The system that produces these economic conditions and glaring inequalities remains the same and is perpetuated in the democratic South Africa. Economic deprivation of the victims of apartheid and the South African democracy explains in our opinion, the increasing growth in disillusionment, desperation, anger and even violence in our society.
General Synod therefore resolves:
We the General Synod of the Uniting Reformed Church in Southern Africa therefore decides:
To deplore the lack of moral fibre of many of our political leaders in South Africa for defiling an honourable profession. To call on those politicians and people in the South African government to stop the waste of tax payers money through corruption, mismanagement, self- enrichment and failed programs. To put proper economic policies in place that favours and positively advances the economic situation of the apartheid and democratic poor. We applaud those leaders of integrity in government that constantly struggle for a better dispensation for everyone and strive for open and transparent government. We also believe that the challenge of economic liberation is however not only the responsibility of Government, but also of other role-players like big business and other institutions in our society.
It is of serious concern to Synod that the Namibian unemployment rate stands at 52%. We take note of the fact that the basic income grant that was implemented in Omitara in Namibia, proofs to significantly reduce the negative situation of the poor and unemployed. We urged the Namibian Government to seriously consider implementing a basic income grant for Namibia poor and unemployed. We also call on the South African Government to also serious consider the basic income grant for its poor and unemployed. We take note with serious concern of the Global Economic processes’ negative impact especially in the Southern countries, like South Africa and Namibia.
Synod further decides to get actively involved in situation of economically deprived on the basis and in the spirit of the Belhar Confession, which says: “that in a world full of injustice and enmity God is in a special way the God of the destitute, the poor and the wronged and that God calls the Church to follow in this … that the Church must therefore stands by people in any form of suffering and need, which implies , among other things, that the church must witness against and strive against any form injustice, so that justice may roll down like water and righteousness like an ever-flowing stream; that the church belonging to God, should stand where God stands, namely against injustice and with the wronged; that in following Christ the Church must witness against all the powerful and privileged who selfishly seek their own interest and thus control and harm other.”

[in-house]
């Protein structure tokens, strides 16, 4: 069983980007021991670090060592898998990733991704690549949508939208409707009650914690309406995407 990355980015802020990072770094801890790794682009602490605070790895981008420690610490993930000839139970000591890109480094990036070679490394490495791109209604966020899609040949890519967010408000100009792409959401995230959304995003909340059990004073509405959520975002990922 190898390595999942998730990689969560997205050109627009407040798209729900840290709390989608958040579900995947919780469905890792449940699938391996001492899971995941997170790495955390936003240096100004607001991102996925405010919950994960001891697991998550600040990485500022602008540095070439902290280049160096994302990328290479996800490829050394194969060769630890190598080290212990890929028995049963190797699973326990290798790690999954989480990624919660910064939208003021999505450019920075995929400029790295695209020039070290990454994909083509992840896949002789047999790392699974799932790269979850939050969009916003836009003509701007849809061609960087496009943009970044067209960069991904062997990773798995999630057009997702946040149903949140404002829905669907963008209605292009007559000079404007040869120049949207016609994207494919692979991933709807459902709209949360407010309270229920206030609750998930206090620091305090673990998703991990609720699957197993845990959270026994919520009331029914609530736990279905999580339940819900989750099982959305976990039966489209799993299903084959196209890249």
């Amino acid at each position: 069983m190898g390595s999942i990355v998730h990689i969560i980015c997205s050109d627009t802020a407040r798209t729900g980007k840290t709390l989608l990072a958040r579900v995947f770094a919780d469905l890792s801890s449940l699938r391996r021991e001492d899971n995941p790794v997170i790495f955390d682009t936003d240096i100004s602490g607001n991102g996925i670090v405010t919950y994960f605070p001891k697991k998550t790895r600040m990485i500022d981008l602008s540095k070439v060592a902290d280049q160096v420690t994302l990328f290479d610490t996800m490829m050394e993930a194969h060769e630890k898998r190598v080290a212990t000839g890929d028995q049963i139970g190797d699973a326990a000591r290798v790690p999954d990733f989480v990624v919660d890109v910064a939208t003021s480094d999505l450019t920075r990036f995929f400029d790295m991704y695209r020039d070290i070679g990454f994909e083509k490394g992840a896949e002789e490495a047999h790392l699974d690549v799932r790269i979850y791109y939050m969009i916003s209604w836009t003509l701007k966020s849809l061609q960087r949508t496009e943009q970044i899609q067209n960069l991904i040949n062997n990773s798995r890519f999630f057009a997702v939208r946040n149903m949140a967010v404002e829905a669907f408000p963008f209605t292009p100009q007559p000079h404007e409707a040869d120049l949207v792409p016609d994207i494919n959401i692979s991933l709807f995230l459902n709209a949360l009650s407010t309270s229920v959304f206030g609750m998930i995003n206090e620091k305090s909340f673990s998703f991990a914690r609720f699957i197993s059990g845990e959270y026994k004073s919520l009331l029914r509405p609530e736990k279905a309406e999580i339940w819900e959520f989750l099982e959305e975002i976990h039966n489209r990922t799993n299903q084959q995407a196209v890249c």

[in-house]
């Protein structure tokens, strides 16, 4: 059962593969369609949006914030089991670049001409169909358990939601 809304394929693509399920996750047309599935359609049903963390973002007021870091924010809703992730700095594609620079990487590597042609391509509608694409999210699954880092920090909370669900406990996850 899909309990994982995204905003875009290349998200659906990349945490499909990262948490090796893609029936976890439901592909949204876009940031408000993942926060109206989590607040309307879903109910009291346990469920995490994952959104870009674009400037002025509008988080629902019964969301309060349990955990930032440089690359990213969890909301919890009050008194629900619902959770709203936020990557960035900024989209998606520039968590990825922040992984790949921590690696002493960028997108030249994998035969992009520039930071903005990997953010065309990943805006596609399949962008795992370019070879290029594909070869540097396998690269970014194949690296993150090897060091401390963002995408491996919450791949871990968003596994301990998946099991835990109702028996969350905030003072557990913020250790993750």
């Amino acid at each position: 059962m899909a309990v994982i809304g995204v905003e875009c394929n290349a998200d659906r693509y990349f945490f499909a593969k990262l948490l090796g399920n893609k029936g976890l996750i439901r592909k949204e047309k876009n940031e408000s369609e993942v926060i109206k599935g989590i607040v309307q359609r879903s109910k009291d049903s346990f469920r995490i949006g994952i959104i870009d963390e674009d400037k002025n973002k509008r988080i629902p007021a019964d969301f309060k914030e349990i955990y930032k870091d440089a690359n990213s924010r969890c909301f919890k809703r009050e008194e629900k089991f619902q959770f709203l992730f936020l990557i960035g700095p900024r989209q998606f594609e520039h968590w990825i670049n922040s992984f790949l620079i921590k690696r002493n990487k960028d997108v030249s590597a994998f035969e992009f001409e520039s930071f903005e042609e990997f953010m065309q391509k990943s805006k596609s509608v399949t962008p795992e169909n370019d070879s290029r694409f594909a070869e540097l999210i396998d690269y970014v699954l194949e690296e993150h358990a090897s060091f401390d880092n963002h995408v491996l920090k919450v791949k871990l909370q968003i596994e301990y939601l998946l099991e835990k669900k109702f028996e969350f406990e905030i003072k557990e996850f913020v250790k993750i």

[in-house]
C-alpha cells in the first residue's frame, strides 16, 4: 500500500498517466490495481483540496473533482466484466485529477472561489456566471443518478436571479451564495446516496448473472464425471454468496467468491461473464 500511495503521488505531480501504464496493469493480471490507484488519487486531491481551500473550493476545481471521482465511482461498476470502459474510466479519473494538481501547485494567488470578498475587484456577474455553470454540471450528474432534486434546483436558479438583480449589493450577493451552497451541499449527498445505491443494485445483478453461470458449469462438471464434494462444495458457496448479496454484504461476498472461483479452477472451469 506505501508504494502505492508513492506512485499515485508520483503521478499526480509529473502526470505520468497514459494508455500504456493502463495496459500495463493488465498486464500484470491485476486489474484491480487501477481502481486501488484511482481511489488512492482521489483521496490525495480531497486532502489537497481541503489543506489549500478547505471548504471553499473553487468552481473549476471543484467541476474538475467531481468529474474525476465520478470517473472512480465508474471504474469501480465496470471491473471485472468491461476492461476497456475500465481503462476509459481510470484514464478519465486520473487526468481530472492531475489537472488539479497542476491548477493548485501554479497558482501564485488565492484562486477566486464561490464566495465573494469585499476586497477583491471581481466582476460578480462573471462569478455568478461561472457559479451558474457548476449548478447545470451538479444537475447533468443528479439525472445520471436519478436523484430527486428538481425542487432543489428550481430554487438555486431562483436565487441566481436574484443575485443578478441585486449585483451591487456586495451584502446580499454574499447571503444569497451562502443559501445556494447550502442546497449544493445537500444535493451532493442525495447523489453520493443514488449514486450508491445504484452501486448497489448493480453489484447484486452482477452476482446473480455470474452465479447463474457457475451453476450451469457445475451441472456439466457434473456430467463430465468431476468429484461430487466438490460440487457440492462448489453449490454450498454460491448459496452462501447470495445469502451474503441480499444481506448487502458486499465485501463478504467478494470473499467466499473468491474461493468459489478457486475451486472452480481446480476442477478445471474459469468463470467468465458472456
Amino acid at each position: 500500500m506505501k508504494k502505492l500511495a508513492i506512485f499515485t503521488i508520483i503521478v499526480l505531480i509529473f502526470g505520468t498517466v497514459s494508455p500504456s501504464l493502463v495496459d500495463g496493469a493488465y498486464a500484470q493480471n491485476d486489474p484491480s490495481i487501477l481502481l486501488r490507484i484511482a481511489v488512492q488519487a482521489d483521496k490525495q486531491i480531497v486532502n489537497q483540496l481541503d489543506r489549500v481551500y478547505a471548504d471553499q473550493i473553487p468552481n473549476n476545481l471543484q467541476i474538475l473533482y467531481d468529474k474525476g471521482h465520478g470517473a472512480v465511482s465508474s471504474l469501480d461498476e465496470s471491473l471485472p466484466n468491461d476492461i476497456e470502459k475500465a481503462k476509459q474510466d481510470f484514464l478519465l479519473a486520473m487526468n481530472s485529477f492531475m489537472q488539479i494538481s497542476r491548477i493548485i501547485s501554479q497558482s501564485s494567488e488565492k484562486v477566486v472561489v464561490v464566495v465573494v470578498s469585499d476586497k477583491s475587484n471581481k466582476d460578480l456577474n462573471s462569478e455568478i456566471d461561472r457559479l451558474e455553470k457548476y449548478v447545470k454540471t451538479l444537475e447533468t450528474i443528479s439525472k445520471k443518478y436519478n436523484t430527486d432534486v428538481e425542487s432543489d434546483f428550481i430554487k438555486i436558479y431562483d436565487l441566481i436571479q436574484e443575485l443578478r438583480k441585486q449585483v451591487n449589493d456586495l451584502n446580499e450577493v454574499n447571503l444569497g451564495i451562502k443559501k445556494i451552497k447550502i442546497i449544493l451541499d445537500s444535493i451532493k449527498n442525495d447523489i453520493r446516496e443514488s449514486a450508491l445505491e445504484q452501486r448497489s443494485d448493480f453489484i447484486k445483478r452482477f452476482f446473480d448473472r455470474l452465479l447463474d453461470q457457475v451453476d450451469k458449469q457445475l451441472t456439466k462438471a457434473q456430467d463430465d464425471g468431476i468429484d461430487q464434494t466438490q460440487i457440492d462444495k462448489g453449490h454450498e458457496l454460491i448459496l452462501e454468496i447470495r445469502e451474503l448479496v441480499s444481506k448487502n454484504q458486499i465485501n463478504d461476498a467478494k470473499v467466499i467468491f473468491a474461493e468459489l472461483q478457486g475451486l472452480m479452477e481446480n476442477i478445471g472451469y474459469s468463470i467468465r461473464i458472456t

Synod decides to mandate the new Executive together with the Core Ministry for Service and Witness, to compile a comprehensive memorandum on Biblical Economic Justice (as URCSA”s position on the issue) and seek an appointment with the Minister of Economic Affairs, Mr Ibrahim Patel, the Minister of Trade and Industry, Dr Davies and the Minister of National Planning , Mr Trevor Manuel to present this memorandum to them and to discuss URCSA’s view on Biblical Economic Justice for South Africa with them as soon as possible.
The URCSA is committed to ensure that socio-economic rights are fulfilled in our countries and is willing and committed to work with the Namibian and South African governments and other institutions to that effect.
Synod decides to mandate the Core Ministry for Service and Witness to get involved in Economic policy debates of government / parliament and to submit, suggestions to government on this issue.
Synod calls on Congregations, Presbyteries, and Regional Synods to oppose in constructive ways any economic injustice in South Africa, on the basis of the Word of God and the Belhar Confession and to work with other churches and relevant entities on this issue.
Synod decides to release this decision also as a Press release.